Last week I was watching a documentary where a fairly well-known British actor visited Lebanon. As he walked down a city street dividing armed Sunni and Shia factions, he intimated to us (the viewers) that at that very moment he and his crew may very well have been in the sights of a sniper from one side or the other. It must be terrifying to consider that you might very well catch a piece of lead from a sniper’s rifle.
Here in Australia, Christians are in the sights of the enemy. We see more and more evidence of deliberate targeting of believers. Last week, The Australian broke the story of two Christian preachers from Hobart, in the south of Tasmania. Campbell Markham is the pastor of the Cornerstone Church, a congregation affiliated with the Presbyterian Church of Australia. David Gee is a member of the same church and he periodically does street preaching in Hobart. Markham and Gee have been named in a complaint to Tasmania’s Anti-Discrimination Tribunal. Markham is alleged to have offended homosexuals with some things he wrote on his blog in 2011. The complaint against Gee cites statements he made while preaching at a speaker’s corner in the Central Business District of Hobart. These statements offended atheists and homosexuals, prompting the complaint. It is not clear whether both complaints originate from the same individual, though it appears that way.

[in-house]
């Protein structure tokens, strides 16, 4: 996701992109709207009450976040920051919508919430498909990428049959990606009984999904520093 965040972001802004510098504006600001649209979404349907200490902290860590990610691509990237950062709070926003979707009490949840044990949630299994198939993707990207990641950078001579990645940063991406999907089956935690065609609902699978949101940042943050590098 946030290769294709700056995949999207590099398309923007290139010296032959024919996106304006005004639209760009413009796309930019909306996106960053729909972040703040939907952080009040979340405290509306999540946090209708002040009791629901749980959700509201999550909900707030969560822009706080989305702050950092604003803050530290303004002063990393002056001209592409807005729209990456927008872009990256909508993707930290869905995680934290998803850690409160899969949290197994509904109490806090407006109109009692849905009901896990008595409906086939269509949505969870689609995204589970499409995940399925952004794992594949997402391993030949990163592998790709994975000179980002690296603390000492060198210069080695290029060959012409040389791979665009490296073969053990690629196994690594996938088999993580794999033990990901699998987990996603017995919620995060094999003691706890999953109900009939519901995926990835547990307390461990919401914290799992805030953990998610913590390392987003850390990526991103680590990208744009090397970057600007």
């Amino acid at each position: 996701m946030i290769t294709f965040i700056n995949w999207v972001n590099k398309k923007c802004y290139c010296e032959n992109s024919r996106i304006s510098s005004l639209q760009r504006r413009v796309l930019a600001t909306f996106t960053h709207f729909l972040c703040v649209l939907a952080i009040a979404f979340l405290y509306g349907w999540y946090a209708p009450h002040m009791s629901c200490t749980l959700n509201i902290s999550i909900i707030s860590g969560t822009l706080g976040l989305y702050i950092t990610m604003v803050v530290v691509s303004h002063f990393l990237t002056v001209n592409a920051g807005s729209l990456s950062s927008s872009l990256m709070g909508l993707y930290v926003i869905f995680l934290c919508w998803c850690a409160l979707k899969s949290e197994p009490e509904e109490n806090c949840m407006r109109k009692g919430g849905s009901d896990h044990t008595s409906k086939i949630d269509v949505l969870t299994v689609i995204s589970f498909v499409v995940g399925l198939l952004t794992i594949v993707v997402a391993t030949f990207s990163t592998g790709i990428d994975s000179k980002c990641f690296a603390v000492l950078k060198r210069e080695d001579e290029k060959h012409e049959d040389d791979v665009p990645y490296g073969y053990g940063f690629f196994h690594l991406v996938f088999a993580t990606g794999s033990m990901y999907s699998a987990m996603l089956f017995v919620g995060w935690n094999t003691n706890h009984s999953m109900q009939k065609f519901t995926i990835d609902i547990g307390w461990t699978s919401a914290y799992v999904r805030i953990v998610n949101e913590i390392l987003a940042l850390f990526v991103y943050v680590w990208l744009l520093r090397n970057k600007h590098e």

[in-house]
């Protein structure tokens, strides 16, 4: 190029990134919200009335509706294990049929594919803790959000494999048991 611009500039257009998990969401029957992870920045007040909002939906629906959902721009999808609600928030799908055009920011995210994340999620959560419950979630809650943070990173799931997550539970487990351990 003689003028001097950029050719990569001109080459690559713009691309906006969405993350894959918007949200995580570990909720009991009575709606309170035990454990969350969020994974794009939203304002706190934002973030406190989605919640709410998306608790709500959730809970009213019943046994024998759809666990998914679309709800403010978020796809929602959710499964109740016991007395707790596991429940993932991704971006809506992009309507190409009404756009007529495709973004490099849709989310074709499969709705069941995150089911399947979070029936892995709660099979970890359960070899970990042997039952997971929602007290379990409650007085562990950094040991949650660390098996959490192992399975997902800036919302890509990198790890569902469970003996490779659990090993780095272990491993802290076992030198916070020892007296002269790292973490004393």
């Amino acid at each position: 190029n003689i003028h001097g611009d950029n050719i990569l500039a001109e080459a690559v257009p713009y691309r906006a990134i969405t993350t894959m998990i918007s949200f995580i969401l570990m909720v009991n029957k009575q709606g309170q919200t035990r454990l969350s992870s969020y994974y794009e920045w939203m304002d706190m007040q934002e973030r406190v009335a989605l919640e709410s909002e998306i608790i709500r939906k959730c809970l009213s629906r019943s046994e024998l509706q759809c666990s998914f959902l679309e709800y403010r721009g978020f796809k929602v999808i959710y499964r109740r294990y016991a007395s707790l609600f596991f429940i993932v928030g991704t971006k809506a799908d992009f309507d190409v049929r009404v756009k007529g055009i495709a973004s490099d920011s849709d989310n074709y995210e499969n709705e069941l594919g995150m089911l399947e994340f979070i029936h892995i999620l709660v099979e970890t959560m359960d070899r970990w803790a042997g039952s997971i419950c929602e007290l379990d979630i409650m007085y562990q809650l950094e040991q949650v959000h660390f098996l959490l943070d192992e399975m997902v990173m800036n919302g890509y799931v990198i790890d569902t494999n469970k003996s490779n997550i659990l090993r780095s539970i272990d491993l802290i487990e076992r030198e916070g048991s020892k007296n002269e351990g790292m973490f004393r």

It’s important to note something here. The Cornerstone Church is not the infamous Westboro Baptist Church with hatred as its creed. Rev. Markham is not a foaming-at-the-mouth fundamentalist, and neither is David Gee. These are simply men who believe what the Bible says about marriage and God’s design for the human race. As a Christian blogger and pastor, it could have been me in the sights of this complainant. In fact, for all I know, perhaps I am already in the sights of this activist.
That’s the first thing to take away from this. No faithful Christian pastor is immune. If you’re faithful, you will open your mouth and preach what the Bible proclaims without apology. That makes you a target. They’ll turn their sights on you eventually. Even if you’re not a pastor, all it takes is a little question from a boss, co-worker, teacher, or fellow-student. As soon as you mouth the words, “The Bible says,” the cross-hairs are on your cranium.
The second thing is: we must not let these snipers win. A sniper makes people take cover. Under threat of a sniper, no one wants to be out in the open. Snipers make the fearful hide. However, we cannot let fear dictate our ministries. We need the proper perspective to gain courage. We are at war, but not with human beings who disagree with us and want us silenced. We’re at war with principalities and powers in rebellion against God. This war was already decided at the cross. These skirmishes are like the Allies sweeping through the Netherlands long after D-Day. The Second World War was decided on June 6, 1944. But it wasn’t until 1945 that victory was fully realized. That’s our situation. We’re on the winning side — the gospel will move forward. We ought not to be afraid, nor should leaders in this battle run for cover. We need to remind ourselves: there may be a sniper’s sight on me, but my Commander has my back and victory is in his grasp.